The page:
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Systems and Matrices

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Chapter 7 Systems and Matrices 7.1 Solving Systems of Two Equations Quick Review What you ll learn about The Method of Substitution Solving Systems Graphically The ... – PowerPoint PPT presentation

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Title: Systems and Matrices


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Chapter 7
  • Systems and Matrices

3
7.1
  • Solving Systems of Two Equations

4
Quick Review

5
What youll learn about
  • The Method of Substitution
  • Solving Systems Graphically
  • The Method of Elimination
  • Applications
  • and why
  • Many applications in business and science can be
  • modeled using systems of equations.

6
Solution of a System
  • A solution of a system of two equations in two
  • variables is an ordered pair of real numbers that
  • is a solution of each equation.

7
Example Using the Substitution Method

8
Example Using the Substitution Method

9
Example Solving a Nonlinear System Algebraically

10
Example Using the Elimination Method

11
Example Finding No Solution

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Example Finding Infinitely Many Solutions

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7.2
  • Matrix Algebra

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Quick Review

15
What youll learn about
  • Matrices
  • Matrix Addition and Subtraction
  • Matrix Multiplication
  • Identity and Inverse Matrices
  • Determinant of a Square Matrix
  • Applications
  • and why
  • Matrix algebra provides a powerful technique to
    manipulate large
  • data sets and solve the related problems that are
    modeled by the
  • matrices.

16
Matrix

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Matrix Vocabulary
  • Each element, or entry, aij, of the matrix uses
  • double subscript notation. The row subscript is
  • the first subscript i, and the column subscript
    is
  • j. The element aij is the ith row and the jth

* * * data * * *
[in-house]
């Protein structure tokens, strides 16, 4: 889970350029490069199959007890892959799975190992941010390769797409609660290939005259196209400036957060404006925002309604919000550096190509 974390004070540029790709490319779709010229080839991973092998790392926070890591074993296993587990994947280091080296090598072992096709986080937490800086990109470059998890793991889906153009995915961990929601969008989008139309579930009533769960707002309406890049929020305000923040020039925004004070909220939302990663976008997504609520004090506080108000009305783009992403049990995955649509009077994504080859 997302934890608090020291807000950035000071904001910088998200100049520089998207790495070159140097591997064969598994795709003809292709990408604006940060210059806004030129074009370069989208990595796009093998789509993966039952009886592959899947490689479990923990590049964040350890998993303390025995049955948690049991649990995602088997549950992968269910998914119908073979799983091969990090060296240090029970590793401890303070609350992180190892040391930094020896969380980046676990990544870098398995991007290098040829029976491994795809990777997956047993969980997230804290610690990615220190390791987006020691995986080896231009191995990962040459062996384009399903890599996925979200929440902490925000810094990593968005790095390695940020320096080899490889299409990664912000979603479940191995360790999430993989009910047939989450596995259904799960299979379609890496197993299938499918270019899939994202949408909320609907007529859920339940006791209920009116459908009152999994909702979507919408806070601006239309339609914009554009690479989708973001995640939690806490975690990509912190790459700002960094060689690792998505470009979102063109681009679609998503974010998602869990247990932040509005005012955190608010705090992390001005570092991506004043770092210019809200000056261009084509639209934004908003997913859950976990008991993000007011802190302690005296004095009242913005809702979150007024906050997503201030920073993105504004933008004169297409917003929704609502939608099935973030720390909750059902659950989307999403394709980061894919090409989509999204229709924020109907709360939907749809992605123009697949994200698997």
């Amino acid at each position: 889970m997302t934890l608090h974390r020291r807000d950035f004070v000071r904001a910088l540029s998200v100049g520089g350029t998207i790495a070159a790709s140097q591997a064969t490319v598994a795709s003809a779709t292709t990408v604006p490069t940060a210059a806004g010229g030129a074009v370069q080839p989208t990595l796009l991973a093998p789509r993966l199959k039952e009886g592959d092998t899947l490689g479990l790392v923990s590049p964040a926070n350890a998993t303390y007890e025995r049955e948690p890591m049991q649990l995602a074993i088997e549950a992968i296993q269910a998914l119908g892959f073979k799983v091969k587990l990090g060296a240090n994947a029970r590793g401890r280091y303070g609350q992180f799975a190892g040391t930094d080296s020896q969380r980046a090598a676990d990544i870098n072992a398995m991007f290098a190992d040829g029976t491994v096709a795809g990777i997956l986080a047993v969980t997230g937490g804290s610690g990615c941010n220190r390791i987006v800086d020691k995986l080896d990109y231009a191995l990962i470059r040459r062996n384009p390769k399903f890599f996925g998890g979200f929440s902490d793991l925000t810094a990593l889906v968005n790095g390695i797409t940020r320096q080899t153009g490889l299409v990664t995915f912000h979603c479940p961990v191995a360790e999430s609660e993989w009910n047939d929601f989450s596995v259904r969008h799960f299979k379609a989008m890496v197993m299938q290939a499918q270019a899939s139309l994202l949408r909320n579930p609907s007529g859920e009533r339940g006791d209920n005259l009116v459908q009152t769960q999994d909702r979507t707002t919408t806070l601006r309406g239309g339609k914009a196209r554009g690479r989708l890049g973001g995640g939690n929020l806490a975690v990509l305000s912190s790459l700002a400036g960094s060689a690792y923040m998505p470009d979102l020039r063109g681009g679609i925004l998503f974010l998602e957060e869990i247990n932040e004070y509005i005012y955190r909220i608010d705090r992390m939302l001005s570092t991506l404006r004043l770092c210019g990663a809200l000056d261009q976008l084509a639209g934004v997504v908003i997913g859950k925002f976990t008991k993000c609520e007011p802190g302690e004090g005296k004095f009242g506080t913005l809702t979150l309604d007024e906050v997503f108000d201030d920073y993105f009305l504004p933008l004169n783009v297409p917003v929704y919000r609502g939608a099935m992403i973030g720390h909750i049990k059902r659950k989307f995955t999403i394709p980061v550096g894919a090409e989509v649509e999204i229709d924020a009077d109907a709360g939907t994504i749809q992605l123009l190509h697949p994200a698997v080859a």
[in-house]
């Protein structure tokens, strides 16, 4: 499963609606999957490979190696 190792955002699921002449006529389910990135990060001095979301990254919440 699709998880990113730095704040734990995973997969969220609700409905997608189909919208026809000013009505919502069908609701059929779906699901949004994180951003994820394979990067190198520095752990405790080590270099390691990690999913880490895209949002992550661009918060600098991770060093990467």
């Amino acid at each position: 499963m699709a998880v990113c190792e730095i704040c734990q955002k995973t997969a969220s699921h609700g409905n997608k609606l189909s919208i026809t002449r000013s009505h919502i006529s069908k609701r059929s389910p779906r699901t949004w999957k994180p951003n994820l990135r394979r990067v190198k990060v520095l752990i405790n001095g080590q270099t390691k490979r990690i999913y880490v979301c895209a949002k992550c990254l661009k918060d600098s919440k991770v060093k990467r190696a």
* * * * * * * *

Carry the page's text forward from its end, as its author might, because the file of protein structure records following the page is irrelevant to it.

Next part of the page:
• column. In general, the order of an m n
  • matrix is mn.

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Example Determining the Order of a Matrix

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Matrix Addition and Matrix Subtraction

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Adding Matrices
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Example Matrix Addition

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Example Using Scalar Multiplication

23
The Zero Matrix

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Additive Inverse

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Matrix Multiplication

26
Multiplying Matrices
Let A denote an m by r matrix and let B denote an
r by n matrix. The product AB is defined as the
m by n matrix whose entry in row i, column j is
the product of the ith row of A and the jth
column of B.
Note If we multiply a matrix by a constant,
this is equivalent to multiplying each term in
the matrix by the constant.
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Example Matrix Multiplication

28
Example Matrix Multiplication

29
Example Find the product AB
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The Identity Matrix
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Identity Matrix

32
Inverse of a Square Matrix

33
Inverse of a 2 2 Matrix

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Determinant of a Square Matrix

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Inverses of n n Matrices
  • An n n matrix A has an inverse if and only if
  • det A ? 0.

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Example Finding Inverse Matrices

37
Properties of Matrices
  • Let A, B, and C be matrices whose orders are such
    that the following sums, differences, and
    products are defined.
  • 1. Community property
  • Addition A B B A
  • Multiplication Does not hold in general
  • 2. Associative property
  • Addition (A B) C A (B C)
  • Multiplication (AB)C A(BC)
  • 3. Identity property
  • Addition A 0 A
  • Multiplication AIn InA A
  • 4. Inverse property
  • Addition A (-A) 0
  • Multiplication AA-1 A-1A In A?0
  • 5. Distributive property
  • Multiplication over addition A(B C) AB AC
    (A B)C AC BC
  • Multiplication over subtraction A(B - C) AB -
    AC (A - B)C AC - BC

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Matrices and Transformations
39
Matrices and Transformations
Rotation through an angle ? The rotation through
an angle ? maps each point P(x,y) in the
rectangular coordinate plane to the point
P(x,y). where
40
Matrices and Transformations
or
41
Matrices and Transformations